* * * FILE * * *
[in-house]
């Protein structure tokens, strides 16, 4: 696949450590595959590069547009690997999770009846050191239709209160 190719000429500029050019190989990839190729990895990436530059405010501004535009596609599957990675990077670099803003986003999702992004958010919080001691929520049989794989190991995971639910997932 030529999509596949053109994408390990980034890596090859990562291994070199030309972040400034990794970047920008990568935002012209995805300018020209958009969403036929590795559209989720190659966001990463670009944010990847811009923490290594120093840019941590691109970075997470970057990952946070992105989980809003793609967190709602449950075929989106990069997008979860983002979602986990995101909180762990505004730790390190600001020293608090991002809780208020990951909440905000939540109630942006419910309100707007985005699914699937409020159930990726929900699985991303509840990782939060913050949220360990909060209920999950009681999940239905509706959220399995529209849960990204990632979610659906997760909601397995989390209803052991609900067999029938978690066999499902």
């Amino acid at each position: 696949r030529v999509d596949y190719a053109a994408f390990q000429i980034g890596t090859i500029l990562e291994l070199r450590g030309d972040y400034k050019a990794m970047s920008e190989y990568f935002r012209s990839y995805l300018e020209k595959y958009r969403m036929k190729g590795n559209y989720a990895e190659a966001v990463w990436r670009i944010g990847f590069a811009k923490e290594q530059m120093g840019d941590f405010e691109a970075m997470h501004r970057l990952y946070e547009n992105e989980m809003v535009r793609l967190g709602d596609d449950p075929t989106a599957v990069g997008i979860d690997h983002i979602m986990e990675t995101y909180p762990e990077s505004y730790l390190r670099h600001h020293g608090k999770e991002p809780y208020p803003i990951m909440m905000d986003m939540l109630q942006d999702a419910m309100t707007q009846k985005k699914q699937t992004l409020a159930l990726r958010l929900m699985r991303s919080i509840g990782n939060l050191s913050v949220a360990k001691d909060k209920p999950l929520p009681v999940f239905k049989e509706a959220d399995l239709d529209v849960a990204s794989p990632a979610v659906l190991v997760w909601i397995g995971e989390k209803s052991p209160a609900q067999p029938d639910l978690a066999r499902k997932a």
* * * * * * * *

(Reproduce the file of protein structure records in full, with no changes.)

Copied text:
[in-house]
């Protein structure tokens, strides 16, 4: 696949450590595959590069547009690997999770009846050191239709209160 190719000429500029050019190989990839190729990895990436530059405010501004535009596609599957990675990077670099803003986003999702992004958010919080001691929520049989794989190991995971639910997932 030529999509596949053109994408390990980034890596090859990562291994070199030309972040400034990794970047920008990568935002012209995805300018020209958009969403036929590795559209989720190659966001990463670009944010990847811009923490290594120093840019941590691109970075997470970057990952946070992105989980809003793609967190709602449950075929989106990069997008979860983002979602986990995101909180762990505004730790390190600001020293608090991002809780208020990951909440905000939540109630942006419910309100707007985005699914699937409020159930990726929900699985991303509840990782939060913050949220360990909060209920999950009681999940239905509706959220399995529209849960990204990632979610659906997760909601397995989390209803052991609900067999029938978690066999499902």
């Amino acid at each position: 696949r030529v999509d596949y190719a053109a994408f390990q000429i980034g890596t090859i500029l990562e291994l070199r450590g030309d972040y400034k050019a990794m970047s920008e190989y990568f935002r012209s990839y995805l300018e020209k595959y958009r969403m036929k190729g590795n559209y989720a990895e190659a966001v990463w990436r670009i944010g990847f590069a811009k923490e290594q530059m120093g840019d941590f405010e691109a970075m997470h501004r970057l990952y946070e547009n992105e989980m809003v535009r793609l967190g709602d596609d449950p075929t989106a599957v990069g997008i979860d690997h983002i979602m986990e990675t995101y909180p762990e990077s505004y730790l390190r670099h600001h020293g608090k999770e991002p809780y208020p803003i990951m909440m905000d986003m939540l109630q942006d999702a419910m309100t707007q009846k985005k699914q699937t992004l409020a159930l990726r958010l929900m699985r991303s919080i509840g990782n939060l050191s913050v949220a360990k001691d909060k209920p999950l929520p009681v999940f239905k049989e509706a959220d399995l239709d529209v849960a990204s794989p990632a979610v659906l190991v997760w909601i397995g995971e989390k209803s052991p209160a609900q067999p029938d639910l978690a066999r499902k997932a």